This article marks the introduction of a new Postscript column called Style Odyssey which will feature critical and creative discourse on various aspects of fashion as an art, concept and industry.
Fashion, what art thou?
Capitalist frivolity! Useless pandering to the senses!
Aesthetic masturbation! Narcissistic fantasy!
Fashion, thou Art
A mirror, perhaps. A tale to tell.
Humans, in some way, are just trying to tell a story. Life itself is a kind of narrative we are constantly trying to shape, regardless of whether we succeed in controlling it. When I wear a leather jacket, I am shrugging on not just a piece of clothing but a swatch of some identity. When I wear a band t-shirt, I am moulding the malleable clay of my personal narrative and how it occupies public space, how the performance of “me” and my “self” projects to the public eye. “Clothes contain memories and reflect our personality. As we all have and wear clothes, they can act as a vehicle to talk about our lives” states an article on Google Arts & Culture. Even a decision to “not care” becomes a stylistic choice, immediately reflecting a mood, a statement, a lackadaisical attitude, even a kind of passivity towards this “materialistic” shaping of personal narrative.
In that sense, clothing and fashion are performative. If the body is a canvas, then clothes are our painterly tools and fashion is an artistic medium. If the body is an empty stage, then clothes are our props and staging, and fashion is a theatrical production.
Not only does our clothing perform our identities but it can also act as a personal political platform. This idea is echoed in a Google Arts & Culture piece on the importance of fashion: “Fashion has the ability to change and shape lives through its personal connection to us all…it is this intrinsically human relationship between us and our fashion that makes it political. Whether you are wearing a knitted pink pussy hat on a march, wearing an item of dress that expresses your beliefs, or using your business to improve working conditions, fashion can play a significant role in articulating your beliefs.”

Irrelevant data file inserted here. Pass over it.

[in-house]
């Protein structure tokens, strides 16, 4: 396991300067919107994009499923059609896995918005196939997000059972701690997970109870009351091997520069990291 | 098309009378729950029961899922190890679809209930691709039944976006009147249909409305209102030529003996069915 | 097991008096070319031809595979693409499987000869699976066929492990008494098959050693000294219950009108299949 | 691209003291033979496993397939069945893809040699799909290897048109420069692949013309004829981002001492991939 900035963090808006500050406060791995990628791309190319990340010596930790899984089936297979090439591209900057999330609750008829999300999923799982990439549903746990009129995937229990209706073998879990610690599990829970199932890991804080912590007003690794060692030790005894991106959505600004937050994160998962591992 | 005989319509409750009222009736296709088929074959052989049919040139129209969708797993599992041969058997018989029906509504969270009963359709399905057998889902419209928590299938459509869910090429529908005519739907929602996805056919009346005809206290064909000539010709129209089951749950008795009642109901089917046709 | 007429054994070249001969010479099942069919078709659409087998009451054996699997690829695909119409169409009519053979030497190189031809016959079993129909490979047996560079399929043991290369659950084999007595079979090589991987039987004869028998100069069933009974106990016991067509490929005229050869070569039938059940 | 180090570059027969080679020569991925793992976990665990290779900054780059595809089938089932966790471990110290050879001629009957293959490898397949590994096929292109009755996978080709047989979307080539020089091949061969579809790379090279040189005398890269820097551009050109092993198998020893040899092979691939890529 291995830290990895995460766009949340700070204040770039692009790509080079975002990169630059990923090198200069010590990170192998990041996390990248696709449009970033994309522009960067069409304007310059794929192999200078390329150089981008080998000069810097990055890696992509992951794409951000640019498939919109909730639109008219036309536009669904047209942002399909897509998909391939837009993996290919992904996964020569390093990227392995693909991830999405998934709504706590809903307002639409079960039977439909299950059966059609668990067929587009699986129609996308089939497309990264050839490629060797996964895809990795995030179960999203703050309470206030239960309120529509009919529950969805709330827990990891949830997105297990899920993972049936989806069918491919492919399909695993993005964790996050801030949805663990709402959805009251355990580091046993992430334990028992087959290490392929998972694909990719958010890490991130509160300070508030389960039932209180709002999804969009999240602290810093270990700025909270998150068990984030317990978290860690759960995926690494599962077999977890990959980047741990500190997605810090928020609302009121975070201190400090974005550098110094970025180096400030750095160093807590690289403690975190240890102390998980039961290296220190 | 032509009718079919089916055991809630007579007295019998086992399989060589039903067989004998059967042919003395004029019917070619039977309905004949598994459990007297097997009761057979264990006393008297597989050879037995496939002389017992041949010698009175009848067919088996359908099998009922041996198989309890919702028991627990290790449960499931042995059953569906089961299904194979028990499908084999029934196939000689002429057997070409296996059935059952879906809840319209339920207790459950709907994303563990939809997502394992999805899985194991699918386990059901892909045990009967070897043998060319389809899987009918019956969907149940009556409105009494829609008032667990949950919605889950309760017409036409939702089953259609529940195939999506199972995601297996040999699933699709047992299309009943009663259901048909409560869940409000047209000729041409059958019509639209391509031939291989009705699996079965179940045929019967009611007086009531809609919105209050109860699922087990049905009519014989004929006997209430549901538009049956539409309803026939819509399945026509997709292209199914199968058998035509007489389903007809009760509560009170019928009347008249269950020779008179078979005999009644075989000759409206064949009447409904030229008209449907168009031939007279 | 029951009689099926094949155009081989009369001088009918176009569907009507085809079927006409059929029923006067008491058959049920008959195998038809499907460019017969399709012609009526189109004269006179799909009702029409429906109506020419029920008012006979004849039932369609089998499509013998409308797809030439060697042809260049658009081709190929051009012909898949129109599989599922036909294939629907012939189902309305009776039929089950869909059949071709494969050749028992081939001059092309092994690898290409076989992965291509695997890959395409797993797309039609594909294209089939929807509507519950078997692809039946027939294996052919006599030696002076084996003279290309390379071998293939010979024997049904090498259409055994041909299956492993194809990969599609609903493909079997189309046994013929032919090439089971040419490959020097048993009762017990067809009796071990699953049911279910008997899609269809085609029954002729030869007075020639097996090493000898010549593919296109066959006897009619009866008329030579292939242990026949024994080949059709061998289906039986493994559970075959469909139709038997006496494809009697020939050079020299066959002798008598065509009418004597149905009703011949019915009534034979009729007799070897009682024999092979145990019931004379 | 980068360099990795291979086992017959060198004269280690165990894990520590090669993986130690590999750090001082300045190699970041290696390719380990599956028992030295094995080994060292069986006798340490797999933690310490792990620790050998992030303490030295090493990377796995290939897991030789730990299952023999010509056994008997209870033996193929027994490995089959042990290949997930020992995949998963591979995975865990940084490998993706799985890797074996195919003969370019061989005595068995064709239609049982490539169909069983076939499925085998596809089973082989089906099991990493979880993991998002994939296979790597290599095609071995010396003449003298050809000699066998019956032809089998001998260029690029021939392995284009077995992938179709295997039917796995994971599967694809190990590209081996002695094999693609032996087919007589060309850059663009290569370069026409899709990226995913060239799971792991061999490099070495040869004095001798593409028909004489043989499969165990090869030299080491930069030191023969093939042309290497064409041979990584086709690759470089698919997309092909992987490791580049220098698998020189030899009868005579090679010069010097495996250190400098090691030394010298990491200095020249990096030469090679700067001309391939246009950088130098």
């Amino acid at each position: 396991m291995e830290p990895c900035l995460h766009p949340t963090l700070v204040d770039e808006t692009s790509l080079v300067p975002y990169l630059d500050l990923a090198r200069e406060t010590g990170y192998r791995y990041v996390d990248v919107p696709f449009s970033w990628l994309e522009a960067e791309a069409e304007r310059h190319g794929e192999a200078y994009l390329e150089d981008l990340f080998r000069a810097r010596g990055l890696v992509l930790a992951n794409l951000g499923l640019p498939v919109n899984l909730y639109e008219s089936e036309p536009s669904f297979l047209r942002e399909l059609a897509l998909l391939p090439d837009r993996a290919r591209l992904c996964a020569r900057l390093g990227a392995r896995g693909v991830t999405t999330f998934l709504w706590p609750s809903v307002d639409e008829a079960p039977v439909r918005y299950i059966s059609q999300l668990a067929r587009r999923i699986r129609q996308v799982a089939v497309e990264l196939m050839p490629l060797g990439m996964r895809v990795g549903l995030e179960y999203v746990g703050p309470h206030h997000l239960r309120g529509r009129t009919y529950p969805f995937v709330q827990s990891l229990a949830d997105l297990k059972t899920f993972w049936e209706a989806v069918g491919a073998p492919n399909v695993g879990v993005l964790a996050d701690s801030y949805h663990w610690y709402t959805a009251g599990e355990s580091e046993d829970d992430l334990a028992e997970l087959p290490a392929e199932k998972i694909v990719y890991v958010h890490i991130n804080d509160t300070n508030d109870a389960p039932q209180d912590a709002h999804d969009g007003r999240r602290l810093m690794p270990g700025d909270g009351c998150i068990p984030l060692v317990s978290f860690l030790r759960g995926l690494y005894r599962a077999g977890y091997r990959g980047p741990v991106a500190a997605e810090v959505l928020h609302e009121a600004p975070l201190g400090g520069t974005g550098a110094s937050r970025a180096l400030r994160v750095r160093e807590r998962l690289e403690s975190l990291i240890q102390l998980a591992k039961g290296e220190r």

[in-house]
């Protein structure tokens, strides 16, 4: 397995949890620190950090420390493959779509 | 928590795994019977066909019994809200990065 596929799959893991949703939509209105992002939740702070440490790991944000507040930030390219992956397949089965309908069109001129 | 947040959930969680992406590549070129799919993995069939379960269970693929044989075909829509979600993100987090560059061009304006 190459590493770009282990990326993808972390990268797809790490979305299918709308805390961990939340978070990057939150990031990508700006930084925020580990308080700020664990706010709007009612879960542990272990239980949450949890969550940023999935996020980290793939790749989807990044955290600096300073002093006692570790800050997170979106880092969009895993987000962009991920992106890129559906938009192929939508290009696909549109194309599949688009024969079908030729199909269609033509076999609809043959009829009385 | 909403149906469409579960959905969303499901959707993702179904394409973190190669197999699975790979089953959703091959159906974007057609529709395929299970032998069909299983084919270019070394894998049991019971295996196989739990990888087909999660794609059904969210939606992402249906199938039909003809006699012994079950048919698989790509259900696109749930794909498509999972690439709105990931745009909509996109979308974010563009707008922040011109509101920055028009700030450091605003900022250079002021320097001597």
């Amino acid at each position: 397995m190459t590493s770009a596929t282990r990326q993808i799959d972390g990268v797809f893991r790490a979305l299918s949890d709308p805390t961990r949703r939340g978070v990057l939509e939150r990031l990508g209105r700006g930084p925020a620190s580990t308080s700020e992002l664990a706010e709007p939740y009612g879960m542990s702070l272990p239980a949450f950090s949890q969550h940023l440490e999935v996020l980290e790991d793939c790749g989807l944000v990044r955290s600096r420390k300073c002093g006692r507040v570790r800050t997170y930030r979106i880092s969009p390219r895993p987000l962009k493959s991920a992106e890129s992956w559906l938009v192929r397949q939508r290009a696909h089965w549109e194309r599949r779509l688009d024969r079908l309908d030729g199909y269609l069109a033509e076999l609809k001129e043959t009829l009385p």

To expand on the notion of fashion’s performativity, one could make this analogy: just as a rich literary text is complex with influences, references and implicit quoting of other ideas and writers, so is fashion a kind of visual text that incorporates various political, cultural, artistic and personal ideas. People often regard fashion blogs as sites of narcissistic frivolity but it is precisely these blogs that can act as archival documents of style as narrative.
For example, an English blogger can break down her outfit as such: necklace and earrings from local handicrafts seller in Jaipur, India; white tee from H&M; leather belt from local thrift store; blue jeans from Levi’s; oriental-looking bangle from Forever 21 (actually made in India and costlier than her necklace and earrings); and boots from Topshop. Brands such as Topshop and Levi’s, firstly, are an indicator of the blogger’s fairly upper-middle class. From her accessories, we can tell she clearly has an interest, whether informed or not, in Indian aesthetics and jewelry, showing some kind of contact with this culture. But what is interesting is the Forever 21 bangle. Such a bangle comes from the same origin as the woman’s necklace and earrings, but by the nature of getting labelled with this American brand, its price is higher and its accessibility more limited to a higher, international class of people. It also reflects a mainstream fascination with Indian aesthetics as a trend because a brand such as Forever 21 is extremely aware of market trends and what is considered “cool” and produces items accordingly in response —- indeed, such a bangle would be found in all sorts of such American brand-name stores during Coachella season, a music festival that is now a hotbed for culturally appropriative aesthetics and fashion. And this is all just one example of a single outfit emitting both a personal and a larger-scale social narrative and commentary.
In another example, the rich body of work by late designer Alexander Mcqueen also contains nested eggs of influence, inspiration and adaptation, A profile on him in The New Yorker describes how his clothing carried with it the residues of consuming both high and low culture, and reflected the designer’s affinity for Flemish masters, Gospel singing, Elizabethan theatre and its cross-dressing heroines (a line from “A Midsummer Night’s Dream” was tattooed on his right biceps), contemporary performance art, punk, Surrealism, Japan, the ancient Yoruba, and fin-de-siècle aestheticism. From this, we can infer that fashion is also a site for appropriation in various ways —- whether these are problematic, successful or just plain fascinating and innovative is a separate topic to explore altogether, but again conveys the complexity of fashion as a medium.
But not only does fashion reflect a narrative, it can also be used as an instrument of narrative. If the body is a blank sheet, then clothing is the pen and ink, and fashion becomes literature. For example, in 1992, Alexander McQueen presented a master’s-degree collection entitled “Jack the Ripper Stalks His Victims.” (At Givenchy, he based a collection on the character of a “mad scientist who cut all these women up and mixed them all back together.”) There is a lot of sympathy for the Devil in McQueen’s work; his clothing collections become chapters and chapbooks on violent power dynamics, on the nuances of relationships between predator and prey, on the nature of consumption and evil. He tells his own story about another story and how that has filtered into his personal story and creates an entirely new story out of this whole process.